Archives for February 2011

Volunteer Water Quality Monitoring

Volunteers are needed to collect water quality samples and take basic water chemistry measurements one Saturday per month. This program is in partnership with San Diego Coastkeeper, Surfrider San Diego and the Tijuana River National Estuarine Research Reserve. More information can be found on the San Diego Coastkeeper website.

Thank You Think Blue!

Funding from Think Blue San Diego made the TRNERR website redesign possible.

San Diego Plant Atlas

The San Diego Plant Atlas is now even easier to use.  This is a great resource that is underused.  To find every single plant that has been collected in the Reserve, go to the plant atlas website.

  1. Once at the website go to the toolbar on top to Reference.
  2. On the dropdown menu click on Collected in Your Area.  Google Earth will activate and take you to San Diego County with little flowers indicating each grid in the atlas.
  3. Click on the two most southwesterly set of flowers at the bottom left of the map.  You want grid V-10 and W-10.

You can also see every plant that has ever been collected by:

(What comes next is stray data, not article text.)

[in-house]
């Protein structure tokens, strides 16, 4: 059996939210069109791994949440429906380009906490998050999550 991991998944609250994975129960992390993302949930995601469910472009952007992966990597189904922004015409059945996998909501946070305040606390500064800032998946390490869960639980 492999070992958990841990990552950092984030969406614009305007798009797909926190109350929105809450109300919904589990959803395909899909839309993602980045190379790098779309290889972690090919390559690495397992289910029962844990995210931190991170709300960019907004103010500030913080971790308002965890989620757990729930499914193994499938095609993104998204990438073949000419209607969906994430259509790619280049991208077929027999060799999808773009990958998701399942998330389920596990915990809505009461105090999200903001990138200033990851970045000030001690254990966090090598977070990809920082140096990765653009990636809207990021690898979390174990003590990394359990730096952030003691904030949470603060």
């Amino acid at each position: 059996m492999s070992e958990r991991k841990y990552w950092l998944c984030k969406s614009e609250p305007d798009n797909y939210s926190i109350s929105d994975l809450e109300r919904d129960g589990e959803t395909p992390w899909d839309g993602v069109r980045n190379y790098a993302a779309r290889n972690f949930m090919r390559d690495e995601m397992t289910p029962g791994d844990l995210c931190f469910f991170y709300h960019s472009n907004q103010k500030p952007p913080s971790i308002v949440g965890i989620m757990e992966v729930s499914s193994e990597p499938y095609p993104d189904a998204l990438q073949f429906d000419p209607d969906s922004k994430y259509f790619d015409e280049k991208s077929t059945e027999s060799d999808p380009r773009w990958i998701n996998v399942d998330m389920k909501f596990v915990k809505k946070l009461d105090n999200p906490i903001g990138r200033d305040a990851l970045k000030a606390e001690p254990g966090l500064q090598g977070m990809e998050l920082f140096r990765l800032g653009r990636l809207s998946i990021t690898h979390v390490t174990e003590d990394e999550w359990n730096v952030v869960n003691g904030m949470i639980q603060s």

1. Going to the dropdown menu that says Database Search.
  2. In the dropdown menu click on either search a map polygon or search a map rectangle.
  3. Once you define an area, follow the prompts and a list will be displayed showing every single plant that has ever been collected by anybody in that area.

Voucher specimens collected are now in the museum herbarium at the San Diego Natural History Museum.

Learn More:

Introduction to TRNERR Plant Communities

As much as 70% of the Tijuana River National Estuarine Research Reserve is made up of wetland area. This Reserve contains a variety of unique habitats, including dune, salt panne, salt marsh, mudflat, brackish pond, riparian, coastal sage scrub, and vernal pool. Unique characteristics distinguish one habitat from another. Changes in elevation of a few inches, the presence or absence of salt water or soil type are variables that determine which plants or animals can live in each distinct habitat. Each habitat maintains its own world of inter-dependant life forms.

In an attempt to protect native vegetation and disappearing habitat, Reserve and Refuge staff along with volunteers constantly battle non-native plants while continuing to plant native ones. These native plants provide vital habitat, nesting area and food for native animals, which is desperately needed in Southern California where over 90% of its coastal wetland habitat has been lost to development.

Many people are unaware that plants can be on the endangered species list too. In 1977, the first plant species were listed as endangered – San Clemente Island Indian paintbrush, San Clemente Island larkspur, San Clemente Island broom and San Clemente Island bush-mallow. The Tijuana Estuary is home for one endangered plant called the Salt Marsh Bird’s Beak (Cordylanthus maritimus). It is an annual that grows in the upper marsh and the Tijuana Estuary is one of only 10 locations where the Salt Marsh Bird’s Beak is found. Salt Marsh Bird’s Beak (below) uses Shoregrass (Monanthochloe littoralis) as a host plant.